July 31, 2014

The Special Birthday Treat I’d Like This Year.

Sanjiban Ghosh at Pixoto

It’s my birthday tomorrow.

This year, more than ever, I want to be alone—solitude seems the best kind of gift this time round. It’s to be selfish, self-absorbed, sure; but if there’s ever a day in the year we’re “allowed” to be a little self-indulgent, surely this is it.

I wonder at all the birthday parties of the years before this—the people, the music, noise, the food, the drink, the obligatory drunkenness and jumping about. It was always fun, of course, but I wonder why it is that it has become such a must, a norm, an obligation to celebrate birthdays in such large and often overwhelming ways.

I respect and understand why some people love the joyous raucousness of birthdays—this isn’t about knocking all celebrations—but I’d just like to call attention to all the many others of us, who would, well, rather not; who find all the attention and activity around the whole thing a little terrifying, actually.

It’s a bit sad, they tell us, to celebrate your birthday alone. It’s a bit lame to want to stay at home, stay sober, stay healthy on this one day, this one day when you can pull out all the stops and go all girls-gone-wild. I think friends have a vision of me holed up and miserable when I say I’m at home, “just having a quiet night in this year.”

But why? Why is it sad or lame? In truth, I can’t think of anything more comforting and joyous than this unending space and quiet, all to myself. In this terribly distracting age of distraction—where phones ping incessantly, where people call at all hours of the day and where our senses are exposed to more things in a day than a whole lifetime of our ancestors’—solitude is special.

Aloneness is a treat, something that’s really out of the ordinary. It’s a whole genre of celebration of its own.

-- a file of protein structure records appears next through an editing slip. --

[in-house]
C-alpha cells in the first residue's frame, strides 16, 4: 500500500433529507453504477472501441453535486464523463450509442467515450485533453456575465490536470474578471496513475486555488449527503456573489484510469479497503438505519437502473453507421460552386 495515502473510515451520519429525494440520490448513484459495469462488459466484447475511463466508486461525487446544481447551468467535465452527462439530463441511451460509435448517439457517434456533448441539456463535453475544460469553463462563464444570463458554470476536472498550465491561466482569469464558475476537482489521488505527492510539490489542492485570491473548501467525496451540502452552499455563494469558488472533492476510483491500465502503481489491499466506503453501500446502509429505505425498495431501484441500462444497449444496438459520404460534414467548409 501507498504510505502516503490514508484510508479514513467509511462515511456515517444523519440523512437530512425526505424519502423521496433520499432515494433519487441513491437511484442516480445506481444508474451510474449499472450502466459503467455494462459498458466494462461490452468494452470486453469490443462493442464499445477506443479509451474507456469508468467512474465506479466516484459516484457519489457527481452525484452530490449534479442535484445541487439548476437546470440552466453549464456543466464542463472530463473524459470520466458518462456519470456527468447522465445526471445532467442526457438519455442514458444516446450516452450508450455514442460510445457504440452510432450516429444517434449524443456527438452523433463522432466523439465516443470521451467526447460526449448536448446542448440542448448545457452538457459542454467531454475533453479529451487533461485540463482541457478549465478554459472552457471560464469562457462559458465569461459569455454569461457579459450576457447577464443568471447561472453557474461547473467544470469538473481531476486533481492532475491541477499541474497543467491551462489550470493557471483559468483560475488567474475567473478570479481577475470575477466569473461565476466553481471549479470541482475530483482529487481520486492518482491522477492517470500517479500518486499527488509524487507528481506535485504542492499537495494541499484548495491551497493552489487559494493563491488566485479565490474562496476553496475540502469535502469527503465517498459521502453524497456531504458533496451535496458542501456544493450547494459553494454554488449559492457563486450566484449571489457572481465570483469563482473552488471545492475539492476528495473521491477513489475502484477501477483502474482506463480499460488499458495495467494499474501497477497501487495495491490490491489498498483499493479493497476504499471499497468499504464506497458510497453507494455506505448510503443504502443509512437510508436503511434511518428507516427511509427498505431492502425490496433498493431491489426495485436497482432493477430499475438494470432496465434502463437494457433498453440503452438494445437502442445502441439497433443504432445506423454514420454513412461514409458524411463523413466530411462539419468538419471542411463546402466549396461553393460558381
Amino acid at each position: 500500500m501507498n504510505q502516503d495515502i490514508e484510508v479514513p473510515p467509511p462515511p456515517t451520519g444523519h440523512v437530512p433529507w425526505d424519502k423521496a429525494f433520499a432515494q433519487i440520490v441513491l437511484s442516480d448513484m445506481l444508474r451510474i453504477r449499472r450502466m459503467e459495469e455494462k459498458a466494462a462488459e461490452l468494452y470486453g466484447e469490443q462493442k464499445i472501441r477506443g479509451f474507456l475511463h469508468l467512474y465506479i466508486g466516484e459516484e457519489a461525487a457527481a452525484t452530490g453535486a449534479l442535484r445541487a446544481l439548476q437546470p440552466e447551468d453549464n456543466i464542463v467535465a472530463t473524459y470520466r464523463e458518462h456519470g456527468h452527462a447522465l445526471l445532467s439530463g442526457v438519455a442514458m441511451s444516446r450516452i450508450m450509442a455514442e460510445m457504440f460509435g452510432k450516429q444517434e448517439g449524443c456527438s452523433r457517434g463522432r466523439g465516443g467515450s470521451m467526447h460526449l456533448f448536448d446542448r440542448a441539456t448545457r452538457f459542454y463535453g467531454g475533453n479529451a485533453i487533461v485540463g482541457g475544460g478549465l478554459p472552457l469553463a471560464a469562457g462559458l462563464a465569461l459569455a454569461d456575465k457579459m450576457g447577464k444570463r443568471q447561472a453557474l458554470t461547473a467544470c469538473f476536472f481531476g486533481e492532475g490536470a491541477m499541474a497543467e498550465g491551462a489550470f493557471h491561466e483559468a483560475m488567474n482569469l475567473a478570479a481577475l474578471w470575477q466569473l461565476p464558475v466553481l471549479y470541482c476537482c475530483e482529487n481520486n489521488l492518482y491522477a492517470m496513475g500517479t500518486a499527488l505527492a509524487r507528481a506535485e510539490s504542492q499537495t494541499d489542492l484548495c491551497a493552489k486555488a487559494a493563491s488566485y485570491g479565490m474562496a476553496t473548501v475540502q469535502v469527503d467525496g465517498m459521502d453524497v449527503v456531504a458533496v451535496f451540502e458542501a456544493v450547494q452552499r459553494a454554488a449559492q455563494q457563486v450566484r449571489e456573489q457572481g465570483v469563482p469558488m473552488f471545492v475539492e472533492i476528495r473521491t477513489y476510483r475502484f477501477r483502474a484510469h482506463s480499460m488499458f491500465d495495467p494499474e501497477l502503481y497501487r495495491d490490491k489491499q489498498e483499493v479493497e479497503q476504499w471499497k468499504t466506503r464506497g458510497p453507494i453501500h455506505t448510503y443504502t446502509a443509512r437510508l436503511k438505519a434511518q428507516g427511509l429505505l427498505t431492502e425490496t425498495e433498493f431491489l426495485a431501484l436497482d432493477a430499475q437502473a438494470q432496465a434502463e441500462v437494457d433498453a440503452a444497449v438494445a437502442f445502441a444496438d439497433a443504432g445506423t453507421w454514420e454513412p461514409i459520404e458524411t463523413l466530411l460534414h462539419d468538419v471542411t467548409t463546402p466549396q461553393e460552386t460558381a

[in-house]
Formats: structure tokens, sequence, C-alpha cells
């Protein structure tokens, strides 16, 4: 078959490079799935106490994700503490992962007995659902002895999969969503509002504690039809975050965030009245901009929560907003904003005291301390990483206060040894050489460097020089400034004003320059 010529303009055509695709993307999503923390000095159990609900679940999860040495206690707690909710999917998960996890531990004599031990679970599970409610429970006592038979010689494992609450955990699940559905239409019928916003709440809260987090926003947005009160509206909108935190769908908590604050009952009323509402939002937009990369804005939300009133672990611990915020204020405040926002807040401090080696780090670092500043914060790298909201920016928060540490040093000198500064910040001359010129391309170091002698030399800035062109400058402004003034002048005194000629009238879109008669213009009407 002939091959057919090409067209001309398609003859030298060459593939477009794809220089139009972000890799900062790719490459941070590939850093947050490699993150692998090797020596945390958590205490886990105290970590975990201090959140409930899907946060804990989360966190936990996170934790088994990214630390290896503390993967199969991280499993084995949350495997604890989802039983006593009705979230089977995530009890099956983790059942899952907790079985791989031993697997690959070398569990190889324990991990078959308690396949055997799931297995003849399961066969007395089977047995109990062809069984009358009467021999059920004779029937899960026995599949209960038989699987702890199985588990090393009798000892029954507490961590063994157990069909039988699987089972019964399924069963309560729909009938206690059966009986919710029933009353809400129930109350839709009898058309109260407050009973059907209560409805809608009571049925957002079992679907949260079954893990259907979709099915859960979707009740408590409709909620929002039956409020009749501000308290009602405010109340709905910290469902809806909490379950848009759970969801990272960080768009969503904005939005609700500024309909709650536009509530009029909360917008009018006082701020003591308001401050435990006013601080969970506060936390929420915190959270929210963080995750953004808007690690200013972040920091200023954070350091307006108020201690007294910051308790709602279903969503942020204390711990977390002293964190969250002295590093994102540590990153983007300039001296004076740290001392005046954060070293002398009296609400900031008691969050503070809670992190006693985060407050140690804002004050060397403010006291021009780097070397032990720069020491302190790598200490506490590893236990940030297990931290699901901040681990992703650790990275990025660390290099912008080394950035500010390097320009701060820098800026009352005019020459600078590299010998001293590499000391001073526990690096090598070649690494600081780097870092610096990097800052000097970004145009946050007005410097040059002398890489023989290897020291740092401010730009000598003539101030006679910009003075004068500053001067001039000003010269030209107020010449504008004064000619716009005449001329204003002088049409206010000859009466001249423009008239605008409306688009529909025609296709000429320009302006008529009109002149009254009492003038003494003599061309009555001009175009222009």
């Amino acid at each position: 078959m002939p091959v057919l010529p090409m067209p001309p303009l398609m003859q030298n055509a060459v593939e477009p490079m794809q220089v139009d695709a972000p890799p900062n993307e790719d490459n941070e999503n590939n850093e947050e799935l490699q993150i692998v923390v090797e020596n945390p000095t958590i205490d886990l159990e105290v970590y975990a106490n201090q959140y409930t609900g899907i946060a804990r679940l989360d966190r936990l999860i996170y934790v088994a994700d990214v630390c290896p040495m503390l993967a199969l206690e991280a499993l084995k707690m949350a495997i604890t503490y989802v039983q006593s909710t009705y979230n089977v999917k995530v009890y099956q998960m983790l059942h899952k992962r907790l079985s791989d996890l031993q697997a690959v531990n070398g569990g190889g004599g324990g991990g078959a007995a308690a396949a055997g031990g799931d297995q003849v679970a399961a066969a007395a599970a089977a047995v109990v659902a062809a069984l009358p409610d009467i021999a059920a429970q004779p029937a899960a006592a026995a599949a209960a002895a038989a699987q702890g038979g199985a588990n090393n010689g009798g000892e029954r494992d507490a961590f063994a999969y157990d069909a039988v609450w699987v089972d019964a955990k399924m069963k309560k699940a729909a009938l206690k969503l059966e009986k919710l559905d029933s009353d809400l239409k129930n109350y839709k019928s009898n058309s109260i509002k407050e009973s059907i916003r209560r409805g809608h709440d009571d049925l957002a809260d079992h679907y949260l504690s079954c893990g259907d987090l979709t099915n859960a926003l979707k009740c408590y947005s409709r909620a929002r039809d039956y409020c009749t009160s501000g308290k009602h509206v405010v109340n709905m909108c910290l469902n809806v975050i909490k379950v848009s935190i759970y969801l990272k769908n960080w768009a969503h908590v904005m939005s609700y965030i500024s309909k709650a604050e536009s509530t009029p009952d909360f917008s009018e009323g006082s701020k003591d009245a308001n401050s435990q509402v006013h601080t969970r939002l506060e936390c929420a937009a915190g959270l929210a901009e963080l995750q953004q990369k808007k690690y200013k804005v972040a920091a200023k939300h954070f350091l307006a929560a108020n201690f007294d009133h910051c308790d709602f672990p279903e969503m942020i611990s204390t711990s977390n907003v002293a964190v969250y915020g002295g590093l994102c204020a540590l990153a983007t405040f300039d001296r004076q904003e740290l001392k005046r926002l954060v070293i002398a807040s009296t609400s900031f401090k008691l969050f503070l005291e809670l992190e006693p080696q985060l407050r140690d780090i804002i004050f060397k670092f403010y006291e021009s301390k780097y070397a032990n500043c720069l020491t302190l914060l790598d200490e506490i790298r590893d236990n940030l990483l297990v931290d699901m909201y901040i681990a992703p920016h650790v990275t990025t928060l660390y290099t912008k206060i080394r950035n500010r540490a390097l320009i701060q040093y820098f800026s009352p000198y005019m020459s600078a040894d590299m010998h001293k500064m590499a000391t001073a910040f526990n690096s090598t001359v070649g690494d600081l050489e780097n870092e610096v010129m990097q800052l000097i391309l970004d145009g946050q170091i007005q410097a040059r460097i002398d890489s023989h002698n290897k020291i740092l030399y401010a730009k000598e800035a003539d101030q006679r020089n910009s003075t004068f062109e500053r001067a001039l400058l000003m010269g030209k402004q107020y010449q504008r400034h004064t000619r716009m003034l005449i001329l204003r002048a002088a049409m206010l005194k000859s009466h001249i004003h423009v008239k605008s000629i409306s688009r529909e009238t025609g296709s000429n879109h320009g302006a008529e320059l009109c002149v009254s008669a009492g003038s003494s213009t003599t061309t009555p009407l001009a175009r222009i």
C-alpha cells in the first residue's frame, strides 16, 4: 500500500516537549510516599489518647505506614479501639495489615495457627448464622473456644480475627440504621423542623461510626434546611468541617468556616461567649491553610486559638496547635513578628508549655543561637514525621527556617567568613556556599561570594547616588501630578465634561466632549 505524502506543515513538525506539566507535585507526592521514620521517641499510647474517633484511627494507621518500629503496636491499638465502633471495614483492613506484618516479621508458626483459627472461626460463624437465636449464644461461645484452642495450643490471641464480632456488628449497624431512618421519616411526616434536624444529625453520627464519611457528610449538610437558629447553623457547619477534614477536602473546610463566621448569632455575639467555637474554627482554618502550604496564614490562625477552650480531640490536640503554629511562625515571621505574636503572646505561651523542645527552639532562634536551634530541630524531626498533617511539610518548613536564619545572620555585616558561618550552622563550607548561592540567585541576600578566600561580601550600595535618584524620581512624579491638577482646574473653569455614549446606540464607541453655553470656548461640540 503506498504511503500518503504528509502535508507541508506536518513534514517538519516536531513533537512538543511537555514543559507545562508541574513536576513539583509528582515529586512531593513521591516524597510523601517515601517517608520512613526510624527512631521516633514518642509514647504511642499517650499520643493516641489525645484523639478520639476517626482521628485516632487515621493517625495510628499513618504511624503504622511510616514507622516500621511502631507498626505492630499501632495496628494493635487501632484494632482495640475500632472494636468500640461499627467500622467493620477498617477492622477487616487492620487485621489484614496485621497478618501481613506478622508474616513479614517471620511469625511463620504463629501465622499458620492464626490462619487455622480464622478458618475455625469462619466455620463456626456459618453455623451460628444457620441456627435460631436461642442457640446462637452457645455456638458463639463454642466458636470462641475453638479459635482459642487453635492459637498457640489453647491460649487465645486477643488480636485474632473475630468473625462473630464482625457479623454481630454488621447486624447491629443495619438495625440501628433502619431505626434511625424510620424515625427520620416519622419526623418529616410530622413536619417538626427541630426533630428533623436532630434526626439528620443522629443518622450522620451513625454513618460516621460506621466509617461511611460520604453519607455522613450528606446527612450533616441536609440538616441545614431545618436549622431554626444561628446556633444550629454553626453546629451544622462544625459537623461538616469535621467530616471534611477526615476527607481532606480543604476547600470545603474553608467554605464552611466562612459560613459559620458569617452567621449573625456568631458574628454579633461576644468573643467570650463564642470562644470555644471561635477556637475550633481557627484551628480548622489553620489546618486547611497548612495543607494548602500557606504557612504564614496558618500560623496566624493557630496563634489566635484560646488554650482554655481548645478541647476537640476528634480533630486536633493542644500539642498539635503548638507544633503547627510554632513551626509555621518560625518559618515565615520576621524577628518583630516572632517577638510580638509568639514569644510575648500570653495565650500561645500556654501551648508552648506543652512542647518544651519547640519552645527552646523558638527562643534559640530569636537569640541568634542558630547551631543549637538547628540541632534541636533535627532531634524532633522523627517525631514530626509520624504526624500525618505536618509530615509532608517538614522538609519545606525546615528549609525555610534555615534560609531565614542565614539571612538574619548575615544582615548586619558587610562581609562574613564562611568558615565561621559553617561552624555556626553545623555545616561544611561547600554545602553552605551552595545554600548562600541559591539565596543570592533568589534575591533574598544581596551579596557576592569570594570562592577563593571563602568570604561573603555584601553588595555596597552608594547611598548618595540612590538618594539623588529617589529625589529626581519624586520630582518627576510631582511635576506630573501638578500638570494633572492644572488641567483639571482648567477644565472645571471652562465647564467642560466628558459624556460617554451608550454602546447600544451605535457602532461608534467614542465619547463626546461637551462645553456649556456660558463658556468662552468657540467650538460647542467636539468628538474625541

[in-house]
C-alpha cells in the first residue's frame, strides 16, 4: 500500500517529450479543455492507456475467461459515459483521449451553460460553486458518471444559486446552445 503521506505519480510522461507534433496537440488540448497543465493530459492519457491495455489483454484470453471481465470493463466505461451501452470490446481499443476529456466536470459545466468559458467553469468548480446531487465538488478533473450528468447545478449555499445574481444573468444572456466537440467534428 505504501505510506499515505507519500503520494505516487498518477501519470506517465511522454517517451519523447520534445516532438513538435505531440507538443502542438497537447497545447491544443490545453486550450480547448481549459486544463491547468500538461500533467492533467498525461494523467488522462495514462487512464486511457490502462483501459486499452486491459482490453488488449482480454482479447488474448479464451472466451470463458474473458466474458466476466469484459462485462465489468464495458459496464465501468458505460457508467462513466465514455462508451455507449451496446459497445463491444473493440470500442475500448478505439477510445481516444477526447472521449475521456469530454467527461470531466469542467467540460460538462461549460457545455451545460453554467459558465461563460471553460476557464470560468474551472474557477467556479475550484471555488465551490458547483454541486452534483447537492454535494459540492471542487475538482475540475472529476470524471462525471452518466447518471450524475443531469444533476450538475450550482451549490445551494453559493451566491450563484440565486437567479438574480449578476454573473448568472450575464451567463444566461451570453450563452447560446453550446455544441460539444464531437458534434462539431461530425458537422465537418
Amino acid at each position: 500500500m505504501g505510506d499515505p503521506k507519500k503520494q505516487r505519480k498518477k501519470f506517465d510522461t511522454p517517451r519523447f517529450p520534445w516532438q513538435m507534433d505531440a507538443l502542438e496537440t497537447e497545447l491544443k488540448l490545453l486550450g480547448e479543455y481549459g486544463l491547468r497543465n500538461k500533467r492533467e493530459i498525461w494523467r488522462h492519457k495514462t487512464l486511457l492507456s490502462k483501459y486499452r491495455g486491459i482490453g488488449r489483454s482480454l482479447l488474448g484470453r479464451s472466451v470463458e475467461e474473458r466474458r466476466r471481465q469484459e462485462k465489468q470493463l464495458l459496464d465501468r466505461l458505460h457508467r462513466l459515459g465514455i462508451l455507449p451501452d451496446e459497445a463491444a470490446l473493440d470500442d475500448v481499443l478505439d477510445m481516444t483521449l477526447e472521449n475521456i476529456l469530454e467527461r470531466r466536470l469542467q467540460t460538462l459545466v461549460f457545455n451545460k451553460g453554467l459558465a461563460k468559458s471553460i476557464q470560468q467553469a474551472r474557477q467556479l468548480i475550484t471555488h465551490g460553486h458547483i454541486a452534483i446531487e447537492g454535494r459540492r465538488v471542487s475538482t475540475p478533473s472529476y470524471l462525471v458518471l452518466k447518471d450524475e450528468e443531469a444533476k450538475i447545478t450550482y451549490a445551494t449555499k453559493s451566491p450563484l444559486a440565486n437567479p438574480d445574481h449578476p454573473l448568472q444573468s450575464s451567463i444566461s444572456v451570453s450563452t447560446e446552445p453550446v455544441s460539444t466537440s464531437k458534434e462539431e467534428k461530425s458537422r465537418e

I want to put on cheesy music that nobody else I know listens to, dance and stretch in my underwear, flub into bed and read all afternoon (and maybe fall asleep for three hours).

I’d like to listen only to my own thoughts and stories, and not have to think too hard about conversation and intelligent responses with many other people.

I long to drink tea and eat cake in my bedroom by myself without worrying about crumbs falling down my top or whether the waiter is scowling at the tip I left him.

I’d like to lounge about in my pajamas, tucked up in a fluffy blanket, and write, because writing is my favorite and only way of “talking” thinking, feeling and breathing all at the same time.

Yes, that sounds like a pretty special day: one that’s really about celebrating the things I love to do and remembering who I am, what makes my heart happy. At the heart of it—whether we’re dancing on a bar-top with a bottle of vodka, or snugged up at home with a bag of biscuits—aren’t all birthday wishes about that simple thing of being happy and remembering the things that make us glad to be still alive?

So I have it all planned out this year. And if you’d like in on making this special birthday wish come true for me, I ask for only one splendidly, indulgent, gorgeous gift: to be left alone. Please, thank you and a happy birthday to me.


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Editor: Travis May

Photo: Sanjiban Ghosh/Pixoto

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